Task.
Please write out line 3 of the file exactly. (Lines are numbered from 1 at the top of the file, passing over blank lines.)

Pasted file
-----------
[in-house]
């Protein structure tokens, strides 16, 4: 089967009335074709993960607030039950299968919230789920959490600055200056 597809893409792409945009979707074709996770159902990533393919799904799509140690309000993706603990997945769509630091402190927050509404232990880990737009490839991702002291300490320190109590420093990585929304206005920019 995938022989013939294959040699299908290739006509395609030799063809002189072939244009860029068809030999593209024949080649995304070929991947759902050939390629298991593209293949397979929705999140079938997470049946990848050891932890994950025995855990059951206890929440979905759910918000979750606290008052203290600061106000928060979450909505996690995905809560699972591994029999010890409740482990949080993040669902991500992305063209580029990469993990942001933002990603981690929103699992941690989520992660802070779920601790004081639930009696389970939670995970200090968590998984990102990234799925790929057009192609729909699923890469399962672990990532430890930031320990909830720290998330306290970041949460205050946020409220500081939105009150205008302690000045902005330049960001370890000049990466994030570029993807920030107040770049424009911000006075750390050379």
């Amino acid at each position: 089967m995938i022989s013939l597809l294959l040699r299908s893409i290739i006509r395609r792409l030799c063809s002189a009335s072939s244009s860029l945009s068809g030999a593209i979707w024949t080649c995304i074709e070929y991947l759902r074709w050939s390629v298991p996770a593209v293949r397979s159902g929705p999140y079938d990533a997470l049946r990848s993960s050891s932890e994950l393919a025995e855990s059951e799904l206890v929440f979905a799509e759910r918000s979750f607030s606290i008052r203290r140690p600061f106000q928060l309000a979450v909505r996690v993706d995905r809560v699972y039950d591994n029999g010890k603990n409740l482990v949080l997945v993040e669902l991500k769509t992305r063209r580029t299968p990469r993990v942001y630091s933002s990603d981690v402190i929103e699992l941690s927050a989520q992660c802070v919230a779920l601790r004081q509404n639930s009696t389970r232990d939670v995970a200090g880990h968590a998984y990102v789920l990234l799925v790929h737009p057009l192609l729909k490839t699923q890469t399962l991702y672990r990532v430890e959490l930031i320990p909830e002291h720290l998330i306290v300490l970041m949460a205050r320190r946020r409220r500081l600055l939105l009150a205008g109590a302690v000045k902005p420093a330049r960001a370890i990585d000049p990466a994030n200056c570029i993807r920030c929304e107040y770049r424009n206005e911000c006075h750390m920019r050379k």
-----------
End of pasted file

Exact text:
């Amino acid at each position: 089967m995938i022989s013939l597809l294959l040699r299908s893409i290739i006509r395609r792409l030799c063809s002189a009335s072939s244009s860029l945009s068809g030999a593209i979707w024949t080649c995304i074709e070929y991947l759902r074709w050939s390629v298991p996770a593209v293949r397979s159902g929705p999140y079938d990533a997470l049946r990848s993960s050891s932890e994950l393919a025995e855990s059951e799904l206890v929440f979905a799509e759910r918000s979750f607030s606290i008052r203290r140690p600061f106000q928060l309000a979450v909505r996690v993706d995905r809560v699972y039950d591994n029999g010890k603990n409740l482990v949080l997945v993040e669902l991500k769509t992305r063209r580029t299968p990469r993990v942001y630091s933002s990603d981690v402190i929103e699992l941690s927050a989520q992660c802070v919230a779920l601790r004081q509404n639930s009696t389970r232990d939670v995970a200090g880990h968590a998984y990102v789920l990234l799925v790929h737009p057009l192609l729909k490839t699923q890469t399962l991702y672990r990532v430890e959490l930031i320990p909830e002291h720290l998330i306290v300490l970041m949460a205050r320190r946020r409220r500081l600055l939105l009150a205008g109590a302690v000045k902005p420093a330049r960001a370890i990585d000049p990466a994030n200056c570029i993807r920030c929304e107040y770049r424009n206005e911000c006075h750390m920019r050379k």